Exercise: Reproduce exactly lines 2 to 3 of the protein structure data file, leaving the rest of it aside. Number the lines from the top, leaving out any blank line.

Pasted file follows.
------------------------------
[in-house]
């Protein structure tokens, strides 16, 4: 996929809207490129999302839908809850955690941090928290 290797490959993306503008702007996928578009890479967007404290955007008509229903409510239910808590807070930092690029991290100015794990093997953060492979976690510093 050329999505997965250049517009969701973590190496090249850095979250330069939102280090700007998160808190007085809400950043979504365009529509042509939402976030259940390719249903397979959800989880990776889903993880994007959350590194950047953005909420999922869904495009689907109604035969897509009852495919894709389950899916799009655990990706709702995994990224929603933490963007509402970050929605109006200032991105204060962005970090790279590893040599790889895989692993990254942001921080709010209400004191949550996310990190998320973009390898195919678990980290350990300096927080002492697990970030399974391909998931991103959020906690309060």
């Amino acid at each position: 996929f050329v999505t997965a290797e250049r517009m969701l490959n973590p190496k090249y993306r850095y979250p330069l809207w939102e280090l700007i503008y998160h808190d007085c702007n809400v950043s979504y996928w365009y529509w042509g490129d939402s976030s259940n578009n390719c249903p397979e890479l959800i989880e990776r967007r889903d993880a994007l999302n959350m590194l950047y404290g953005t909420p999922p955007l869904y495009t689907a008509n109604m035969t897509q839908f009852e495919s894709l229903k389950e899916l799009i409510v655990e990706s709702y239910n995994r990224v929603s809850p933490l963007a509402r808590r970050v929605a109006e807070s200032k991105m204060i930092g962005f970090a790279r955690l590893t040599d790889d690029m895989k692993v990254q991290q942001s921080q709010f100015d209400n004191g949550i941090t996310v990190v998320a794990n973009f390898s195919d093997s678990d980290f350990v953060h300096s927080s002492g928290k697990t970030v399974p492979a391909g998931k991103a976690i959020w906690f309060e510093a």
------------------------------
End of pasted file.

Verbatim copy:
């Protein structure tokens, strides 16, 4: 996929809207490129999302839908809850955690941090928290 290797490959993306503008702007996928578009890479967007404290955007008509229903409510239910808590807070930092690029991290100015794990093997953060492979976690510093 050329999505997965250049517009969701973590190496090249850095979250330069939102280090700007998160808190007085809400950043979504365009529509042509939402976030259940390719249903397979959800989880990776889903993880994007959350590194950047953005909420999922869904495009689907109604035969897509009852495919894709389950899916799009655990990706709702995994990224929603933490963007509402970050929605109006200032991105204060962005970090790279590893040599790889895989692993990254942001921080709010209400004191949550996310990190998320973009390898195919678990980290350990300096927080002492697990970030399974391909998931991103959020906690309060």
């Amino acid at each position: 996929f050329v999505t997965a290797e250049r517009m969701l490959n973590p190496k090249y993306r850095y979250p330069l809207w939102e280090l700007i503008y998160h808190d007085c702007n809400v950043s979504y996928w365009y529509w042509g490129d939402s976030s259940n578009n390719c249903p397979e890479l959800i989880e990776r967007r889903d993880a994007l999302n959350m590194l950047y404290g953005t909420p999922p955007l869904y495009t689907a008509n109604m035969t897509q839908f009852e495919s894709l229903k389950e899916l799009i409510v655990e990706s709702y239910n995994r990224v929603s809850p933490l963007a509402r808590r970050v929605a109006e807070s200032k991105m204060i930092g962005f970090a790279r955690l590893t040599d790889d690029m895989k692993v990254q991290q942001s921080q709010f100015d209400n004191g949550i941090t996310v990190v998320a794990n973009f390898s195919d093997s678990d980290f350990v953060h300096s927080s002492g928290k697990t970030v399974p492979a391909g998931k991103a976690i959020w906690f309060e510093a």